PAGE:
Manning and Mohammed cases
: Tilting the scales of justice
President Obama and Atty. Gen. Holder are improperly putting pressure on those who will judge the Bradley Manning and Khalid Shaikh Mohammed cases.
By Morris Davis
April 27, 2011
"Command influence is the mortal enemy of military justice."
Robinson O. Everett, former chief judge of what is now the Court of Appeals for the Armed Forces, wrote those powerful words in 1986. They underscore the importance of banning the power inherent in command from military courtrooms. Congress wrote such a ban into the Uniform Code of Military Justice more than 60 year ago, recognizing that true justice requires the unbiased application of the law to the facts on scales that are not tipped by the fingers of extrajudicial forces.
Army Pfc. Bradley Manning, who is accused of leaking a trove of documents to WikiLeaks, faces serious court-martial charges, including aiding the enemy. If convicted, Manning could spend the rest of his life behind bars. Under one of the most fundamental of all rights, he is presumed innocent until legal and competent evidence overcomes that presumption beyond a reasonable doubt in a court of law.
Now a video is circulating of President Obama, the commander in chief of the armed forces, in conversation at a
In 1949, Gerald Ford, then a congressman from
When the jurors retire to the deliberation room at the Manning court-martial, they will not have to speculate on the answer; arguably the most important "Old Man" of them all has spoken, and he said Manning is guilty.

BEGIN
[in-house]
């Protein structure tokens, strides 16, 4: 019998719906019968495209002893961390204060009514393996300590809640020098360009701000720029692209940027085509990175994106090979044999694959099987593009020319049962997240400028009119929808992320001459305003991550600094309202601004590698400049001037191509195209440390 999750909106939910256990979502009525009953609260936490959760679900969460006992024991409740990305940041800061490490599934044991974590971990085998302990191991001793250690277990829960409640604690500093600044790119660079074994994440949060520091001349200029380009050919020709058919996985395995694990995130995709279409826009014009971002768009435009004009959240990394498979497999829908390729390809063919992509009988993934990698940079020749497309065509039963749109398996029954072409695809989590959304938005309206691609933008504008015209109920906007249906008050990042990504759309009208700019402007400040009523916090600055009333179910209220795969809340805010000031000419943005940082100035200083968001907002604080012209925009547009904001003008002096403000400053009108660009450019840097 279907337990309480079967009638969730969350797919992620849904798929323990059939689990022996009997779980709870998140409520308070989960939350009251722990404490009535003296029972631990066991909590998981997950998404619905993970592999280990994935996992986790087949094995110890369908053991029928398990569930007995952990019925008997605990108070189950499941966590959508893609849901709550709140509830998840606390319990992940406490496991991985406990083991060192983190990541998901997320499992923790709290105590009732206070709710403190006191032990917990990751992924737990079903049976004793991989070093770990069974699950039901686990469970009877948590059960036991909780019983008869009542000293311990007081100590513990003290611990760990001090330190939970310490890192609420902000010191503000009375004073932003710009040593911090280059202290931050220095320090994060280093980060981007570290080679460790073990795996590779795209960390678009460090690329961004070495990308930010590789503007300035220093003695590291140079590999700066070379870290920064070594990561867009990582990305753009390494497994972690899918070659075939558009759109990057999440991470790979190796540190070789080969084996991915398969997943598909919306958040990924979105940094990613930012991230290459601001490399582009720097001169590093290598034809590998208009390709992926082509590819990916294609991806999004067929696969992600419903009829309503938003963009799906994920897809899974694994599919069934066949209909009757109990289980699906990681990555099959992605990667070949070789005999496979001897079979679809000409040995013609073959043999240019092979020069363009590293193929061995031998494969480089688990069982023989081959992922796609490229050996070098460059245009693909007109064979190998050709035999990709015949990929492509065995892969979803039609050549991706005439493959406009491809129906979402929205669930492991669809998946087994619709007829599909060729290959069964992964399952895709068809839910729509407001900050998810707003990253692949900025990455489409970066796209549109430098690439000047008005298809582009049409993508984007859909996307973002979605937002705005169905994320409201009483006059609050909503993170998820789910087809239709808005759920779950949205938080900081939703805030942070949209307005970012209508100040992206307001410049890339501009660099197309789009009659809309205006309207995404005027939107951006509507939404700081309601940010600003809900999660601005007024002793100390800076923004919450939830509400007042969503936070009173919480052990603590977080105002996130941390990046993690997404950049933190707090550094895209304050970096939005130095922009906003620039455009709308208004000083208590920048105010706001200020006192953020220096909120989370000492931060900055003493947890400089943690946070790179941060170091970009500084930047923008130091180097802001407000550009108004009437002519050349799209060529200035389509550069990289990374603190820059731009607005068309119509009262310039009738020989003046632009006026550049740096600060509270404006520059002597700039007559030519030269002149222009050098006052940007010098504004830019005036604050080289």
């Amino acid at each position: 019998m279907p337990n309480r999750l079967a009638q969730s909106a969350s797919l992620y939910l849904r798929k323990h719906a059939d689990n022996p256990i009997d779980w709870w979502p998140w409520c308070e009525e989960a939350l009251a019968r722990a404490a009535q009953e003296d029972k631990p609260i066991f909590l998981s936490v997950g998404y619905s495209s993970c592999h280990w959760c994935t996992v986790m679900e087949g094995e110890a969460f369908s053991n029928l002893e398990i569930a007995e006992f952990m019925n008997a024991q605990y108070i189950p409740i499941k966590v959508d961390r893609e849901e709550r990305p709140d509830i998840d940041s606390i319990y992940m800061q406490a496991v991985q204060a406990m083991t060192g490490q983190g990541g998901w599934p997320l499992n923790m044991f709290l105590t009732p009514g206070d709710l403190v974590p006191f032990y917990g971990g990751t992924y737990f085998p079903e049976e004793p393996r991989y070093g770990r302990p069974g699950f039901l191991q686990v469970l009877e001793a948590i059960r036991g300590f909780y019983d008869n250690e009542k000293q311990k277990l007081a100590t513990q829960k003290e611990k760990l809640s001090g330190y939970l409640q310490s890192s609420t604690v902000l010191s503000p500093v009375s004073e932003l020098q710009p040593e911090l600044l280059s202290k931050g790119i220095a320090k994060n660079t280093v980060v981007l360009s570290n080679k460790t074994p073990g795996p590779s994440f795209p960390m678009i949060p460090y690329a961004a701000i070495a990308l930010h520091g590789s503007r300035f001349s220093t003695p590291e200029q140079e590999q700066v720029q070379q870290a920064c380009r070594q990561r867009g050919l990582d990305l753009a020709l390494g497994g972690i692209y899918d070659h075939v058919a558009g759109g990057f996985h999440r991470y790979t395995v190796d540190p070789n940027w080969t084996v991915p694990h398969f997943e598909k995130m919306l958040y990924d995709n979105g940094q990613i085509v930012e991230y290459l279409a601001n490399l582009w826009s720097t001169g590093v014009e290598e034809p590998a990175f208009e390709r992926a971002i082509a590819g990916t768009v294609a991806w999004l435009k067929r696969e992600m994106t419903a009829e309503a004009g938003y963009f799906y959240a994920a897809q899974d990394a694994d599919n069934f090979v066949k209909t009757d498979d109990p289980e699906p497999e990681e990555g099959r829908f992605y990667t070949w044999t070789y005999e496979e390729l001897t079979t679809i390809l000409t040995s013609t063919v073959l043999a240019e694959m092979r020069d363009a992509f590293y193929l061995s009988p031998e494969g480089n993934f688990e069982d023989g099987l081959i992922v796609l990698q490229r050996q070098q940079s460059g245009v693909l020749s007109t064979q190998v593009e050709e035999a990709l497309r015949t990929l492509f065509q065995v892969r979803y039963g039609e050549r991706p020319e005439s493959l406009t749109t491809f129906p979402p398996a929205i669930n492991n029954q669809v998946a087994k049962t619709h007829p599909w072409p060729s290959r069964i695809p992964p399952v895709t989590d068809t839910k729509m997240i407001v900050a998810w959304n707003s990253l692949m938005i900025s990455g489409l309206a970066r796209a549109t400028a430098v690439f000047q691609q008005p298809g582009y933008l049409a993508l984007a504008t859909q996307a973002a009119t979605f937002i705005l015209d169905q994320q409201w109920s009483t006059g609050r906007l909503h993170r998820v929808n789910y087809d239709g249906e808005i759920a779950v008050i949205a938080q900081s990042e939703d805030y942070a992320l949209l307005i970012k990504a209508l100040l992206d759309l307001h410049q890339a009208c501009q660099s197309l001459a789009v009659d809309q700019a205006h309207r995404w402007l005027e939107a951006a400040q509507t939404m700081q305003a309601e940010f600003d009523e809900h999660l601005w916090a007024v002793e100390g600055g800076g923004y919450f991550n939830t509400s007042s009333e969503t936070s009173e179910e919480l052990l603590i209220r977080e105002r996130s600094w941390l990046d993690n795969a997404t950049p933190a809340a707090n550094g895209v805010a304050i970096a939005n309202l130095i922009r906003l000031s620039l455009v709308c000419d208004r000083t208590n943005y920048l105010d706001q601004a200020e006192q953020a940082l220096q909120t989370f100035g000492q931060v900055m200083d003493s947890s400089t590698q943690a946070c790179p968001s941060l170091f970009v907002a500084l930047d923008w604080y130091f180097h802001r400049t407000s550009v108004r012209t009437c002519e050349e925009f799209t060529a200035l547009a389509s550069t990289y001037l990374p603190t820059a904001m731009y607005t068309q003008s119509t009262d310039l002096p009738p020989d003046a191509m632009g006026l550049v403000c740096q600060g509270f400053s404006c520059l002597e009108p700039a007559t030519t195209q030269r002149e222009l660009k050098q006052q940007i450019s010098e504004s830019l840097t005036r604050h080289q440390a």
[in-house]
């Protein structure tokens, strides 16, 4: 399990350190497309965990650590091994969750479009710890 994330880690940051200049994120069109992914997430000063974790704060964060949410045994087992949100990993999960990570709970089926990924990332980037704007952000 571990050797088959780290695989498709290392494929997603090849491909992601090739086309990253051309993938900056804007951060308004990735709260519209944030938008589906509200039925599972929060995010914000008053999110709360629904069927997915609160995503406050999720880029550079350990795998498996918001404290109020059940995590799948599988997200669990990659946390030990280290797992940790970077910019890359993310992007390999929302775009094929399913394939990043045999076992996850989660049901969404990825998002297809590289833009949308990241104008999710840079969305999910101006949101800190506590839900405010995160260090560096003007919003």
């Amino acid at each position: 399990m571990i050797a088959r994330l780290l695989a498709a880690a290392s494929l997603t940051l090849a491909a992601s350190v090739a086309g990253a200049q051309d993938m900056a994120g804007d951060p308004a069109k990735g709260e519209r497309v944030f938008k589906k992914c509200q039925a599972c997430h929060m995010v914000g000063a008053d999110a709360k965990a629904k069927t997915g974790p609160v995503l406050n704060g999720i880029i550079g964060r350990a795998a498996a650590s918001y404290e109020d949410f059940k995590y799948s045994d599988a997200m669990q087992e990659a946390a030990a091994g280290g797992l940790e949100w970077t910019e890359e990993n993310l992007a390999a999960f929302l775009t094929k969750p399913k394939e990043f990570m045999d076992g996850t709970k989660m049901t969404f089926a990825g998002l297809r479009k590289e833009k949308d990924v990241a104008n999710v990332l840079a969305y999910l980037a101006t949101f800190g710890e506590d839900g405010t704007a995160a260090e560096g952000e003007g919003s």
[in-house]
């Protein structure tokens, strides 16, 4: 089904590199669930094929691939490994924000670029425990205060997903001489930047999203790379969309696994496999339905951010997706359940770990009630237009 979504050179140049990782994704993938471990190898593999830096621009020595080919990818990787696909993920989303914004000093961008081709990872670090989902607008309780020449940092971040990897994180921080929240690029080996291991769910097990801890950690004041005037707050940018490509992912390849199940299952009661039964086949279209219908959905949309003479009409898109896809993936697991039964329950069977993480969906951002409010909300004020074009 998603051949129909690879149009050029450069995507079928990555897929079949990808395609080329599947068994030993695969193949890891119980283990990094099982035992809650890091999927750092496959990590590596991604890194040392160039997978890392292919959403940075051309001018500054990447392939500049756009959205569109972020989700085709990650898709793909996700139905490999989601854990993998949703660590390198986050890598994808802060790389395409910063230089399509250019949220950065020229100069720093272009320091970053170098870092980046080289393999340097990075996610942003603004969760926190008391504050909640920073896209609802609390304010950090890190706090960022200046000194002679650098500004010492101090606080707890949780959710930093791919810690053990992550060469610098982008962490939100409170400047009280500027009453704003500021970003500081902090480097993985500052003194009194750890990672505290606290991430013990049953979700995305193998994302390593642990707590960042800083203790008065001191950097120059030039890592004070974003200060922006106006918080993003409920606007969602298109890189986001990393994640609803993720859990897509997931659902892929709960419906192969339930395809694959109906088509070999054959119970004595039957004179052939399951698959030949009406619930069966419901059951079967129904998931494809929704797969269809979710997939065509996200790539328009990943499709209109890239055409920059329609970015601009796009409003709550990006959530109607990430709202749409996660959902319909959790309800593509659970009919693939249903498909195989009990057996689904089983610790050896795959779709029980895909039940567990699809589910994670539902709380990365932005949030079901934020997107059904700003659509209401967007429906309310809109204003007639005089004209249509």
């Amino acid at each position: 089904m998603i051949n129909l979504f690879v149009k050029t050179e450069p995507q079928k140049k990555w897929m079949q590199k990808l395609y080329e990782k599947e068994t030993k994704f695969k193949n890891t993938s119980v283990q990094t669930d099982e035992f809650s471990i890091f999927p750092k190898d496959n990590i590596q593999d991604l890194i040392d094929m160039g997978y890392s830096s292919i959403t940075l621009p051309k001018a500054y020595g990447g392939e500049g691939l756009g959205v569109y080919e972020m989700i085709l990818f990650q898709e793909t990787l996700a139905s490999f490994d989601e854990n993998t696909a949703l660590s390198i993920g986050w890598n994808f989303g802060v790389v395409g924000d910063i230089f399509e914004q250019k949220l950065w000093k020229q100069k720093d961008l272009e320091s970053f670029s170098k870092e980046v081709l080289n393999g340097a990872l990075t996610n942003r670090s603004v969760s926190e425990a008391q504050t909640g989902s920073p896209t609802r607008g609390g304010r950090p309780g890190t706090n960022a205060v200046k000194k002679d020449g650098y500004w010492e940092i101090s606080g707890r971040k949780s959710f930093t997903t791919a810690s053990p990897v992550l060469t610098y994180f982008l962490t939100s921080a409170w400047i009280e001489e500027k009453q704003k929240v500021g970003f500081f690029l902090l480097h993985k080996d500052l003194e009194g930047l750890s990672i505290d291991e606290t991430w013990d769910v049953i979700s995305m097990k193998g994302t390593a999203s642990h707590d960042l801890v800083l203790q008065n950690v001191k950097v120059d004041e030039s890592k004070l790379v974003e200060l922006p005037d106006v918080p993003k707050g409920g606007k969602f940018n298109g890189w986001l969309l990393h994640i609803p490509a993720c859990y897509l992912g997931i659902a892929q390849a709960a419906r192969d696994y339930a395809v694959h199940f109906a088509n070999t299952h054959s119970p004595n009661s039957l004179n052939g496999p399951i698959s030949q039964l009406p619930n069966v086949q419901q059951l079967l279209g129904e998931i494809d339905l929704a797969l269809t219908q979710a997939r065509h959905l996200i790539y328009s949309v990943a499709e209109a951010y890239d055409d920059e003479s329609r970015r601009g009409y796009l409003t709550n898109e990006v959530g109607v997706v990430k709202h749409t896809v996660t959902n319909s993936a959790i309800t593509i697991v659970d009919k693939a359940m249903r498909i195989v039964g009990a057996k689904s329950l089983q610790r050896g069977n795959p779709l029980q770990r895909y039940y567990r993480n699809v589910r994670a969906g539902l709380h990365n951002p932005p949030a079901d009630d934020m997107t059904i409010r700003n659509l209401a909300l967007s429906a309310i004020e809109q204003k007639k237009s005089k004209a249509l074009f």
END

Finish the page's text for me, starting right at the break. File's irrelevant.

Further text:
The military commissions that will try the
The behavior of this administration gives an inkling of why it was necessary. In November 2009, Obama defended his decision to prosecute Mohammed in federal court (a decision he subsequently abandoned), saying no one would question it "when [Mohammed is] convicted and when the death penalty is applied to him." Atty. Gen. Eric H. Holder Jr. made similar remarks, telling the Senate Judiciary Committee
All participants in the military commissions are accountable to the commander in chief. Many, in addition to their status as uniformed military reserve officers, are career employees of the Department of Justice. When the attorney general says that only a guilty verdict is acceptable, and the commander in chief endorses the death penalty for an accused who has not been convicted, they undermine confidence in justice by injecting the appearance of undue influence.
Will the attorneys and the judges exercise independent professional judgment, or will independence bend to the express will of their superiors? Will the officers on the board at Mohammed's military commission deliberate over the law and evidence, or will they just do what the administration expects them to do? Will we be able to tell now that the administration has made its position public?
Pandering, hubris and contempt for "quaint" legal principles are as unacceptable in the current administration as they were in the last. It is the notorious cases with unsympathetic defendants such as Manning and Mohammed where
When the judicial process becomes a stage for political theater — when justice appears to be scripted rather than blind — we have lost sight of the values we purport to be fighting to defend.
Morris Davis is a retired Air Force colonel. He was chief prosecutor for the military commissions at
Copyright © 2011, Los Angeles Times
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"The master class has always declared the wars; the subject class has always fought the battles. The master class has had all to gain and nothing to lose, while the subject class has had nothing to gain and everything to lose--especially their lives." Eugene Victor Debs